Richard Chamberlain was caught between a rock and a hard place trying to appease the television audience of the day with his Hamlet. If he made it too cerebral it would turn off millions of viewers, if it was too lightweight he would not be taken seriously. In the end a compromise was made and the director cut 2000 lines of dialog from the production in order to make it more digestible to those in America who had never heard of Hamlet and those in Britain who only knew Hamlet "as some grumpy guy from the past". See more »
I'm giving this production a 5, because I really don't remember if it was awful or awesome.
i was in 8th grade. Mrs McCracken (actually a fairly young woman at the time; sounds like an old hag) had us reading Hamlet. Perhaps it was a coincidence it aired during the time we were reading the play; perhaps she knew in advance and chose to teach it.
She did not order us to see it, but encouraged us to try; I was happy I was able to see it. It made the printed page come alive, and stands as a moment of clarity for me. I've never lost my taste foe Shakespeare imparted by viewing this production.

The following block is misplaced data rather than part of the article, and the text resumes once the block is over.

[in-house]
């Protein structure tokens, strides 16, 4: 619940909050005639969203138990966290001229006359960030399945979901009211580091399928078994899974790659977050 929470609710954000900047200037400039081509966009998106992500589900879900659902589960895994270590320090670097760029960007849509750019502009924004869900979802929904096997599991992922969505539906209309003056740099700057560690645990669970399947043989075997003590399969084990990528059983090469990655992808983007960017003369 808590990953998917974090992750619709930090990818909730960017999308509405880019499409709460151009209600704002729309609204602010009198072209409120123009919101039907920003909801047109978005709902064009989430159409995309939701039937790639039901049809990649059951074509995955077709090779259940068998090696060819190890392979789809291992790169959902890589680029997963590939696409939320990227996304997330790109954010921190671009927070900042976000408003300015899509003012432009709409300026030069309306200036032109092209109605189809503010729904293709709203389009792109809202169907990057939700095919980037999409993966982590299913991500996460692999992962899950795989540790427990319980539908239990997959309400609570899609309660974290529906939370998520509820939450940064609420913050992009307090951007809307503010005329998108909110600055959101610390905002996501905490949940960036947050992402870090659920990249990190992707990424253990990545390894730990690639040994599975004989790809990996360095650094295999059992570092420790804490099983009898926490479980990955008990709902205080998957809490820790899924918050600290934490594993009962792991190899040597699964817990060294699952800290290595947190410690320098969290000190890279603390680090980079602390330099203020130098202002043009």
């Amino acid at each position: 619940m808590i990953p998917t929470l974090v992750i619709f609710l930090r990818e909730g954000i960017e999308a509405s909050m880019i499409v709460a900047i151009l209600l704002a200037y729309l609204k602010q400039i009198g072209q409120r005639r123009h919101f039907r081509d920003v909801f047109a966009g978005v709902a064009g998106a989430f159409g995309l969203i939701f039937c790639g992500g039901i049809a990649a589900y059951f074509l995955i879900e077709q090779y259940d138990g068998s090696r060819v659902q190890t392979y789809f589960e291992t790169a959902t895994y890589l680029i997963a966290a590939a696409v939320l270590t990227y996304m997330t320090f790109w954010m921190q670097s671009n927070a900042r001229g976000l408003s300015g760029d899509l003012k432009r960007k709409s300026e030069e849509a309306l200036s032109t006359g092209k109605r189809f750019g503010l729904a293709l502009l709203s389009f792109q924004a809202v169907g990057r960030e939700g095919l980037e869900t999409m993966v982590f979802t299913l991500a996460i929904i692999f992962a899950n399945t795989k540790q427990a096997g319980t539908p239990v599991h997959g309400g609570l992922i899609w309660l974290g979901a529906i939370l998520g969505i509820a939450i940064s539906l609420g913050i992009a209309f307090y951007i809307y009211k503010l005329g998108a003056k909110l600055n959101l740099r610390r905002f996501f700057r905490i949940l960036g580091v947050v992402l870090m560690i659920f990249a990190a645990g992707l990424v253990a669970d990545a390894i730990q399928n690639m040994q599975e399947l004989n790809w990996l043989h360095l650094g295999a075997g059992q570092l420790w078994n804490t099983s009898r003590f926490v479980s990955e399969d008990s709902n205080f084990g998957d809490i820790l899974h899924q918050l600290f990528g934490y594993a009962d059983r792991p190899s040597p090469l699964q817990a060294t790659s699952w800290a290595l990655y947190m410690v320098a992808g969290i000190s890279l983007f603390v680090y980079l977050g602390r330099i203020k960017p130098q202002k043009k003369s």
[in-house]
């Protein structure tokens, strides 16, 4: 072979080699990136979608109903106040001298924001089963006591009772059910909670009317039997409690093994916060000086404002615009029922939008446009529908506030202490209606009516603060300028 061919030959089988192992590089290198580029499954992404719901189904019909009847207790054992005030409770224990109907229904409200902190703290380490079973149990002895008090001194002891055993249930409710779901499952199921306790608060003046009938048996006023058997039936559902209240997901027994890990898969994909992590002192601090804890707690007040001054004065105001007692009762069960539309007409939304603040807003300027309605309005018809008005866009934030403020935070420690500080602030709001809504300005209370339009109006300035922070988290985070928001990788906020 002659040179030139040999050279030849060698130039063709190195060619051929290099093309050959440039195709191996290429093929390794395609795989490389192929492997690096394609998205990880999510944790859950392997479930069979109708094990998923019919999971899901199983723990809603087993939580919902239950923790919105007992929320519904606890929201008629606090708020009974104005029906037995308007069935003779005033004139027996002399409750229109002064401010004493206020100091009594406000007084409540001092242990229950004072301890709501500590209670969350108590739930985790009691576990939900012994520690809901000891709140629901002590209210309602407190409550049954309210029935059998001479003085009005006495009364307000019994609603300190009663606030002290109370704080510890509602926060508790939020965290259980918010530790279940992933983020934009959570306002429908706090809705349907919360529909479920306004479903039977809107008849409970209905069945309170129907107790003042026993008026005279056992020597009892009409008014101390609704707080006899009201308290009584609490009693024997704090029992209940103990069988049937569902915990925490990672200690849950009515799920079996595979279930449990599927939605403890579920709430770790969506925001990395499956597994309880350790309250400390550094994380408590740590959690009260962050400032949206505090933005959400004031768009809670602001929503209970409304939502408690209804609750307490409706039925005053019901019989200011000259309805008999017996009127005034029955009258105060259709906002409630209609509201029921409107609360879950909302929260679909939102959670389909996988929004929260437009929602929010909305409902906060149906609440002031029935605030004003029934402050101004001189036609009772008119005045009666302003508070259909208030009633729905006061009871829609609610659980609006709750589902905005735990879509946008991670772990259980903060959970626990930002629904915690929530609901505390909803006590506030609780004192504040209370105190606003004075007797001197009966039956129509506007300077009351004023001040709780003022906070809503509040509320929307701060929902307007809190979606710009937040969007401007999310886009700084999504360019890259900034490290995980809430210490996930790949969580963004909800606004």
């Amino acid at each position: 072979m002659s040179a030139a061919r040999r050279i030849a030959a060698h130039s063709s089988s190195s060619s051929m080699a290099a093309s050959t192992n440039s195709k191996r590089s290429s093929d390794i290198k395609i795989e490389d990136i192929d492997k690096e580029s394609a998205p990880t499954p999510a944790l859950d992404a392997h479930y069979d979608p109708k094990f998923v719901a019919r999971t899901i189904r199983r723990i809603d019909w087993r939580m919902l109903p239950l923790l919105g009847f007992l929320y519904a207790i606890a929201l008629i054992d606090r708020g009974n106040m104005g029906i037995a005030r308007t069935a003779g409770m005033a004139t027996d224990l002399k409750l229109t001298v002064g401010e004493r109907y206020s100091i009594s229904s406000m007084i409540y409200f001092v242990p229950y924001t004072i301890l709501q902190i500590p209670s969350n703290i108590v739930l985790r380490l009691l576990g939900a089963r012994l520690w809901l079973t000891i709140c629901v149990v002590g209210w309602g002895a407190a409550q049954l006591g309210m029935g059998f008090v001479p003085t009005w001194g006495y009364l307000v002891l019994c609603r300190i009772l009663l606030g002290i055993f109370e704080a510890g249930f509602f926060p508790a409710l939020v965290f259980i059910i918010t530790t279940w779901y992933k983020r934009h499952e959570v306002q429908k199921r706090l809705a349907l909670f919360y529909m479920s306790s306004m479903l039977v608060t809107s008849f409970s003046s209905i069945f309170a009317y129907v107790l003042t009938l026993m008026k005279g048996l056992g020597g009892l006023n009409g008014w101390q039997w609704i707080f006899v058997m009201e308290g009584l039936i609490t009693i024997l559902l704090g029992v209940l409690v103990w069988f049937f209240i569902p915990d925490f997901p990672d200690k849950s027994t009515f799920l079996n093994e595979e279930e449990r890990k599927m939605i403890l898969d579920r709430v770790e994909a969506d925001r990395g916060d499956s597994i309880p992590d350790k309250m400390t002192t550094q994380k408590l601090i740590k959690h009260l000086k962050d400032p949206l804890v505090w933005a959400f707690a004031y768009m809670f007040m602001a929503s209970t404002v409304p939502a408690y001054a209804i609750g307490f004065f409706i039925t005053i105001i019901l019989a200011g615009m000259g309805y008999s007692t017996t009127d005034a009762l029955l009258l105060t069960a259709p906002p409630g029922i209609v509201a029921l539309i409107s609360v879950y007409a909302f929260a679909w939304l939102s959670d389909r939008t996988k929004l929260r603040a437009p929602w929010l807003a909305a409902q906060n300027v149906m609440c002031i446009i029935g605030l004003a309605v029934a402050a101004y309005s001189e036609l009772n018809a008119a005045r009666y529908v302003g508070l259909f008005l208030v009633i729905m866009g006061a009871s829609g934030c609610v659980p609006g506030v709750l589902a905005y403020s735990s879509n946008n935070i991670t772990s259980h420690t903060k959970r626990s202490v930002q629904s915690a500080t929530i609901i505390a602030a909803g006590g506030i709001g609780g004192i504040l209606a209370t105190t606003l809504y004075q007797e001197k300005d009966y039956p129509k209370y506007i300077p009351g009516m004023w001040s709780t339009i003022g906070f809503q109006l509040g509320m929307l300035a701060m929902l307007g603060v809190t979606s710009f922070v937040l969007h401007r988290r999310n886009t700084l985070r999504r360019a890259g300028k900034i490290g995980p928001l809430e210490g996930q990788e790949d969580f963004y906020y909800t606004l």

That said, it was a two-hour production (including commercial breaks) of a three-to-four- hour play. It HAD to have jettisoned major chunks of story to accommodate that time slot.
And for me, a 14-year-old male, Richard Chamberlain was just the former Dr Kildaire. I didn't know gay from Gevalia.
I hope it will one day be available for viewing.
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